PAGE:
• At the same time, the Basel Principles state that:
      • “a bank’s risk data aggregation capabilities should include climate-related financial risks to facilitate the identification and reporting of risk exposures, concentrations and emerging risks,” including systems to collect and aggregate climate-related financial risks data and processes to “ensure the aggregated data is accurate and reliable”; and
      • Banks should consider engaging with clients and counterparties and collecting additional data from them to develop a better understanding of their transition strategies and risk profiles but may use “reasonable proxies and assumptions” where reliable and comparable climate-related data is not available.19
  1. Banks are encouraged to incorporate climate-related financial risks in their ICAAPs and ILAAPs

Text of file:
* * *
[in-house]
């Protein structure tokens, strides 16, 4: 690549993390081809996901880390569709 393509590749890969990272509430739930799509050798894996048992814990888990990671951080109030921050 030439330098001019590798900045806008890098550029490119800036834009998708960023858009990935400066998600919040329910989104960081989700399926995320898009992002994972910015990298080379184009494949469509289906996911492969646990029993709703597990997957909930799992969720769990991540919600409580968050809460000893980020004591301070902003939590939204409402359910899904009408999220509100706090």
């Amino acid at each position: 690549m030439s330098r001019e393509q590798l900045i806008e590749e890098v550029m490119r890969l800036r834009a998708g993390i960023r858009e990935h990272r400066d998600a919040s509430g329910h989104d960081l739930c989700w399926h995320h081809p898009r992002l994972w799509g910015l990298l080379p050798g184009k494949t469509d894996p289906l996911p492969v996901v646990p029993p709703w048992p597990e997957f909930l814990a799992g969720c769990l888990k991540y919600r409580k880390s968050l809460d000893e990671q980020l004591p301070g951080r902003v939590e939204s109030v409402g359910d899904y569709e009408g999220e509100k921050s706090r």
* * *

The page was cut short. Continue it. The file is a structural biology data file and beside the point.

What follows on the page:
• For ICAAP, a bank should include climate-related financial risks that are assessed as material over the relevant time horizons, and that may negatively affect its capital position through their impact on traditional risk categories (which, for capital adequacy, would consist of credit and counterparty risk, market risk and operational risk).20
      • For market risk, a bank should evaluate the potential risk of losses on and increased volatility of its portfolios, including the potential use of a sudden shock scenario featuring variations in the liquidity of assets exposed to climate-related risk and the speed at which exposures could be closed out, as well as the potential impact of changes in the pricing and availability of hedges.21
    • For ILAAP, a bank should include climate-related financial risks that are assessed as material over the relevant time horizons, and that may impair its liquidity position, including whether climate-related financial risks could cause net cash outflows or a decrease in the value of assets (e.g., high-quality liquid assets, or HQLAs) comprising their liquidity buffers.22